Feedback requested. Warning: pictures of kids.

Started Apr 13, 2013 | Discussions thread
Pikme Senior Member • Posts: 2,176
Re: What is the point of Photography?

I would love to have a real conversation about these things, but without the personal attacks and not in this thread.

But briefly I was trying to make a couple of points:

- the 'rules' that you speak of are meant to provide a 'safe' photo, 'safe' because the 'rules' are normal artist techniques to ensure a sense of balance and structure for the viewer, and protect against causing unintentional unease or tension by having a crooked horizon, chopped off appendage at the joint, missing body part, running animal about to run out of the frame, etc.  But what if you want to create some drama or unease in the viewer for your purpose?  Well, those 'bad' things become tools for the artist to use - that is what I mean by learning the effects and then using them.  Perhaps I am not using the correct technical word to call them 'effects' but hopefully you can understand what I mean.

- how can you know that he meant to make ordinary portraits that follow the ordinary portraits rulebook?  On the 'what makes a good photo' thread in this forum, I mentioned some artists whose work would be ripped to shreds in these forums.  One example is Bruno Quinquet's Salaryman Project - an entire body of work where the faces are intentionally obscured to protect the privacy of the individual.  Yet the work is very personal, moving, powerful, evocative, emotional, etc.  They are beautiful portraits without recognizable faces - what set of 'rules' did he follow?

- these forums have an incredibly narrow set of 'rules' that all photos are supposed to follow - but in the real world, there are no such limitations.  I could post hundreds of amazingly good photos by famous and not so famous artists that break all these 'rules' - many that most people would recognize but have forgotten that they didn't follow the 'rules'.  I just wish more people would spend half as much time in the library or at galleries or museums looking at modern and historical photography as they spend on these forums.  It would be educational and so liberating.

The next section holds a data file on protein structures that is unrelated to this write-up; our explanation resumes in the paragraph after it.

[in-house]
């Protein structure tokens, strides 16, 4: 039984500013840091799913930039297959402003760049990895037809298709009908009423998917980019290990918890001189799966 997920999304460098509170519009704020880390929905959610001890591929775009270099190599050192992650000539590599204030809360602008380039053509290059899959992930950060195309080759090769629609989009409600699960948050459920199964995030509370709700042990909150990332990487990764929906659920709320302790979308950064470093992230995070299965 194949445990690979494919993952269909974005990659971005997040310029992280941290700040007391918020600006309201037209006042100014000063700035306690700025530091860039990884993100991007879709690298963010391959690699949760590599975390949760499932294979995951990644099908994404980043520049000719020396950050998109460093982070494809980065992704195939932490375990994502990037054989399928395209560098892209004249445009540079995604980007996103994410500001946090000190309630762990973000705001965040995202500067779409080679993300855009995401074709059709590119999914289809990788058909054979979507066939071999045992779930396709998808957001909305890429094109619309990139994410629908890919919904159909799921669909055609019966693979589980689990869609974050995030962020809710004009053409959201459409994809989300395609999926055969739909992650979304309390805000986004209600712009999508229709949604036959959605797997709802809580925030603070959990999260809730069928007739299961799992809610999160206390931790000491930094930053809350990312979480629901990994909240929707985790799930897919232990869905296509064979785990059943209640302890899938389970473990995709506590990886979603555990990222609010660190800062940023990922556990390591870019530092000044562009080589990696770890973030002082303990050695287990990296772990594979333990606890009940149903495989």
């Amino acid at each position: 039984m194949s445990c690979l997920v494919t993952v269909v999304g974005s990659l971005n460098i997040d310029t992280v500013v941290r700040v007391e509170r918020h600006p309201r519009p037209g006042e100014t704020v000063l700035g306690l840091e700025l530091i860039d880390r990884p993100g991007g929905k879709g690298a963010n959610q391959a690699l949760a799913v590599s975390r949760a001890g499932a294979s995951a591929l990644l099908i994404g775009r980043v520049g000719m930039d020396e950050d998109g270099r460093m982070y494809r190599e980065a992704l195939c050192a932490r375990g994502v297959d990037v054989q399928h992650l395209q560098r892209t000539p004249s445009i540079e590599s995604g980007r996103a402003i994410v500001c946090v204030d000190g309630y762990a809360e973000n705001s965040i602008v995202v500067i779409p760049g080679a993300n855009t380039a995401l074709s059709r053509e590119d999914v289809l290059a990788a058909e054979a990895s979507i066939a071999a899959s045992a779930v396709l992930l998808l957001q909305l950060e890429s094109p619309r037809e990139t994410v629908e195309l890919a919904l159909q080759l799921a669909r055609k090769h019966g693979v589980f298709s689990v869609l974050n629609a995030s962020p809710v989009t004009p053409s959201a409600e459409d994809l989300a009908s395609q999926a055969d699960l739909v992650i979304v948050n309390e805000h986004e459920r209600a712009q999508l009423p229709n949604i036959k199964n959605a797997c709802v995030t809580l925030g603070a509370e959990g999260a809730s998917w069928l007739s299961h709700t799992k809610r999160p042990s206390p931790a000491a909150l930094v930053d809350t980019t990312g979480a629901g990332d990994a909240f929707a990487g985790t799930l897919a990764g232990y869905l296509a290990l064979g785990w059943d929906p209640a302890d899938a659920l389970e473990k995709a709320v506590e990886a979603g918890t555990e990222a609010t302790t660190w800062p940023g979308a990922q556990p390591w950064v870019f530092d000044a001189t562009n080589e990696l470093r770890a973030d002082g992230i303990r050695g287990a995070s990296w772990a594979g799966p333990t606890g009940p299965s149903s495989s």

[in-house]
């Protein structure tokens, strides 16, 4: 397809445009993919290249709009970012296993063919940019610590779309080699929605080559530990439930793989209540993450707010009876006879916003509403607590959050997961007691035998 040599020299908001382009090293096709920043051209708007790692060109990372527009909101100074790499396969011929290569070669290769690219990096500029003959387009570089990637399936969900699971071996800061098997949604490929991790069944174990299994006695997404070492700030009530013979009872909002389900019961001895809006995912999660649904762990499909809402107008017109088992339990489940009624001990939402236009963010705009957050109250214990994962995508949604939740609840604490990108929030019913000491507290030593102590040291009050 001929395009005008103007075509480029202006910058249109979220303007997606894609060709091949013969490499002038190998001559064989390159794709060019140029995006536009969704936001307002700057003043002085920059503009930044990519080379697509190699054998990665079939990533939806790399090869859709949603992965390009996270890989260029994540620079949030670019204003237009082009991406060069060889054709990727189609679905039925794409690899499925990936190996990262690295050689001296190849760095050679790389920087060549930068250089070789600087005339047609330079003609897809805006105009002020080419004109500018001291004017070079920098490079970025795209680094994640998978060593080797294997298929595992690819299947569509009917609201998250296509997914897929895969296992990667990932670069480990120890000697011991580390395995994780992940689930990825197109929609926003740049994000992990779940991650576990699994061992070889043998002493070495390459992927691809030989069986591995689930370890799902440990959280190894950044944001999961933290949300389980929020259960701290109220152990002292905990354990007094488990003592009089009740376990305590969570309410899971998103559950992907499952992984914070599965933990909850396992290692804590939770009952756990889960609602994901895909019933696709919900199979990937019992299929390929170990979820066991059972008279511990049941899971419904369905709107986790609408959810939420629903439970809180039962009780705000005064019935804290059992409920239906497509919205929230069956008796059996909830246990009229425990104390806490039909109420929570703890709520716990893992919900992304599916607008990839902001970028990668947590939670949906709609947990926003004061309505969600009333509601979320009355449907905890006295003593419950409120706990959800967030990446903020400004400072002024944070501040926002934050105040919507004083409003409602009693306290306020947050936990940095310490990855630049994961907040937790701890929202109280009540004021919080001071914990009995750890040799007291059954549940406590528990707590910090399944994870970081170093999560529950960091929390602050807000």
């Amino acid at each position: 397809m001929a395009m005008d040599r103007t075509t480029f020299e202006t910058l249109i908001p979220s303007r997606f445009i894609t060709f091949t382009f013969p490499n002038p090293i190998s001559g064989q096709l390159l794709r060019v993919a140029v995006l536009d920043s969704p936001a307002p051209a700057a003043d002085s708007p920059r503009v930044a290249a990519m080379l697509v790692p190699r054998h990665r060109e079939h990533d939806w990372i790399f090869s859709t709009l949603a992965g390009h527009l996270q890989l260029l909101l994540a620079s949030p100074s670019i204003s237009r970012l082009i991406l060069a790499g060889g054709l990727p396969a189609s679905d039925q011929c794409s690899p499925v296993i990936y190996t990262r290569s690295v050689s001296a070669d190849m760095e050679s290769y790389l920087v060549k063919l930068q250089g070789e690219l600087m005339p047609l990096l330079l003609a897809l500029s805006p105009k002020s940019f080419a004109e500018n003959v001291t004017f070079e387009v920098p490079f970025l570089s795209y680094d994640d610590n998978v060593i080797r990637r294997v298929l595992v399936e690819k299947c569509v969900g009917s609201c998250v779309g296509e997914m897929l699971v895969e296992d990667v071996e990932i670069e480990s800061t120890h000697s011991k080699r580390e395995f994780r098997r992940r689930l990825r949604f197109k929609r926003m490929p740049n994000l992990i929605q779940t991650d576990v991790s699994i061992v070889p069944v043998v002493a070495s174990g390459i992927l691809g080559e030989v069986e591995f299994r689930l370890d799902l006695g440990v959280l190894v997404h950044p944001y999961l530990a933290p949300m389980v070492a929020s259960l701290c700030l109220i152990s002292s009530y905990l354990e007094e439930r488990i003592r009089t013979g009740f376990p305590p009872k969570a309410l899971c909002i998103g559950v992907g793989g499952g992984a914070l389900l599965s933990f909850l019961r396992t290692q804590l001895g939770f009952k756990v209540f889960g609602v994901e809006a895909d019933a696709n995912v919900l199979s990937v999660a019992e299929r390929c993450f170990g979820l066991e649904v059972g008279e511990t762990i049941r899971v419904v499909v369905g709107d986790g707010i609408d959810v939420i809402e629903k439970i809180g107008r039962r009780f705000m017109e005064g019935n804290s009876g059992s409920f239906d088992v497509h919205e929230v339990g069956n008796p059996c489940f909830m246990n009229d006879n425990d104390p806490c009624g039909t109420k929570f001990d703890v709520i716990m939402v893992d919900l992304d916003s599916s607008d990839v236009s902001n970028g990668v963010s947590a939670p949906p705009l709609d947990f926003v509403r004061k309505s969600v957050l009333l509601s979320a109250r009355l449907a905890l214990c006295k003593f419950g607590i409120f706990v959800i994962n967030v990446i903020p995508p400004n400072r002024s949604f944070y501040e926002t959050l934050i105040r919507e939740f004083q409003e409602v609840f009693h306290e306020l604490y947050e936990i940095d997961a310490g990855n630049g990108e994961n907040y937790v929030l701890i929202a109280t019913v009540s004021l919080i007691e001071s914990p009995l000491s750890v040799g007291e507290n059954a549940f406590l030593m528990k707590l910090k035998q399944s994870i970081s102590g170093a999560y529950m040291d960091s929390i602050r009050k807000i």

-  so often people get bogged down with trifling details that do not matter at all, such as 'blown' specular highlights.  I suggest that your comments about some of the OOF items in his pictures are along those lines - not every photo has to have every inch of the subject in sharp focus --- really, who the heck cares about the OOF feet in picture #4??  The point of interest is the face, not the knitting details of the child's socks!

- my favorite photos of my own children and friends are generally the least technically 'good' pictures I take, because they are done spur of the moment to capture a special emotion or time or place.  Everyone (meaning family and friends) loves those pictures because they do capture a fleeting moment of great emotion ---- no one ever looks at a photo with great emotional content and then remarks about the OOF left toe or the missing elbow on the right side!  That's what I meant by sometimes missing the point.

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Roberto M.

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